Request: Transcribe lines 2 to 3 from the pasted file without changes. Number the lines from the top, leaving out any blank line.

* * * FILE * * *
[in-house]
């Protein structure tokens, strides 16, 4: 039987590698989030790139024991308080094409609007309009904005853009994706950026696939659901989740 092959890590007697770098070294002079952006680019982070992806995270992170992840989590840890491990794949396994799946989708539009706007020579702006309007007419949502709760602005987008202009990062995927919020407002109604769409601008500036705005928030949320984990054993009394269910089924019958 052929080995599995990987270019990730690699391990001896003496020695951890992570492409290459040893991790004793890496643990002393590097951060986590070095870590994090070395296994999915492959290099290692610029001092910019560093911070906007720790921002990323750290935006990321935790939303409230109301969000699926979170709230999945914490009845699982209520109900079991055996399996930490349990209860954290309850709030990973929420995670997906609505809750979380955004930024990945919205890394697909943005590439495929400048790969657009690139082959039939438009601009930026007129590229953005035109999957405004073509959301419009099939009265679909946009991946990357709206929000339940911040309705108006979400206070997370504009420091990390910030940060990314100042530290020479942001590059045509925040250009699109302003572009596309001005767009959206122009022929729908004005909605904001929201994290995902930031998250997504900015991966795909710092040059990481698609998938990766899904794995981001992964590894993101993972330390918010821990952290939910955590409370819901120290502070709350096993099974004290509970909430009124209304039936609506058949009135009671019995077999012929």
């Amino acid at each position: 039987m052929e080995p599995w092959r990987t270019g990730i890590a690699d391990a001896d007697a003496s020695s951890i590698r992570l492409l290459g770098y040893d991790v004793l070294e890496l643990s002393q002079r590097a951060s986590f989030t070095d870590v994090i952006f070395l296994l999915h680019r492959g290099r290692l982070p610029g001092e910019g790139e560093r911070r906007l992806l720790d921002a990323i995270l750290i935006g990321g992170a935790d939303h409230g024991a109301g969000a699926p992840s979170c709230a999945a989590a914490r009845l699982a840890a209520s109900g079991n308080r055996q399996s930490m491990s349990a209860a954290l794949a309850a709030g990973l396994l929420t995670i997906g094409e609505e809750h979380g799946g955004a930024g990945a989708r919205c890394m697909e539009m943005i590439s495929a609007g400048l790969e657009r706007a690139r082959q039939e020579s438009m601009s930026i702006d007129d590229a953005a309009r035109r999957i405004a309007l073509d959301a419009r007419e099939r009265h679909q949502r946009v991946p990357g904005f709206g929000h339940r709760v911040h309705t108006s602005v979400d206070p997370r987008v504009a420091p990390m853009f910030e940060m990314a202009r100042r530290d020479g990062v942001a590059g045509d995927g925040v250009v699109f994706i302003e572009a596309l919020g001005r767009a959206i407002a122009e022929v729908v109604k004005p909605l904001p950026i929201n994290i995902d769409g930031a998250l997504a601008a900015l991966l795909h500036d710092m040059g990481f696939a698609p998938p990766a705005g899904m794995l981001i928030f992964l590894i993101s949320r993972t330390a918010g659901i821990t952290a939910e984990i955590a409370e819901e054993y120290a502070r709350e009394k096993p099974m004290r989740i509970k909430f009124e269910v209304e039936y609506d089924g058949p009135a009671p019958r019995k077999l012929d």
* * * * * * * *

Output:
């Protein structure tokens, strides 16, 4: 039987590698989030790139024991308080094409609007309009904005853009994706950026696939659901989740 092959890590007697770098070294002079952006680019982070992806995270992170992840989590840890491990794949396994799946989708539009706007020579702006309007007419949502709760602005987008202009990062995927919020407002109604769409601008500036705005928030949320984990054993009394269910089924019958 052929080995599995990987270019990730690699391990001896003496020695951890992570492409290459040893991790004793890496643990002393590097951060986590070095870590994090070395296994999915492959290099290692610029001092910019560093911070906007720790921002990323750290935006990321935790939303409230109301969000699926979170709230999945914490009845699982209520109900079991055996399996930490349990209860954290309850709030990973929420995670997906609505809750979380955004930024990945919205890394697909943005590439495929400048790969657009690139082959039939438009601009930026007129590229953005035109999957405004073509959301419009099939009265679909946009991946990357709206929000339940911040309705108006979400206070997370504009420091990390910030940060990314100042530290020479942001590059045509925040250009699109302003572009596309001005767009959206122009022929729908004005909605904001929201994290995902930031998250997504900015991966795909710092040059990481698609998938990766899904794995981001992964590894993101993972330390918010821990952290939910955590409370819901120290502070709350096993099974004290509970909430009124209304039936609506058949009135009671019995077999012929």
């Amino acid at each position: 039987m052929e080995p599995w092959r990987t270019g990730i890590a690699d391990a001896d007697a003496s020695s951890i590698r992570l492409l290459g770098y040893d991790v004793l070294e890496l643990s002393q002079r590097a951060s986590f989030t070095d870590v994090i952006f070395l296994l999915h680019r492959g290099r290692l982070p610029g001092e910019g790139e560093r911070r906007l992806l720790d921002a990323i995270l750290i935006g990321g992170a935790d939303h409230g024991a109301g969000a699926p992840s979170c709230a999945a989590a914490r009845l699982a840890a209520s109900g079991n308080r055996q399996s930490m491990s349990a209860a954290l794949a309850a709030g990973l396994l929420t995670i997906g094409e609505e809750h979380g799946g955004a930024g990945a989708r919205c890394m697909e539009m943005i590439s495929a609007g400048l790969e657009r706007a690139r082959q039939e020579s438009m601009s930026i702006d007129d590229a953005a309009r035109r999957i405004a309007l073509d959301a419009r007419e099939r009265h679909q949502r946009v991946p990357g904005f709206g929000h339940r709760v911040h309705t108006s602005v979400d206070p997370r987008v504009a420091p990390m853009f910030e940060m990314a202009r100042r530290d020479g990062v942001a590059g045509d995927g925040v250009v699109f994706i302003e572009a596309l919020g001005r767009a959206i407002a122009e022929v729908v109604k004005p909605l904001p950026i929201n994290i995902d769409g930031a998250l997504a601008a900015l991966l795909h500036d710092m040059g990481f696939a698609p998938p990766a705005g899904m794995l981001i928030f992964l590894i993101s949320r993972t330390a918010g659901i821990t952290a939910e984990i955590a409370e819901e054993y120290a502070r709350e009394k096993p099974m004290r989740i509970k909430f009124e269910v209304e039936y609506d089924g058949p009135a009671p019958r019995k077999l012929d």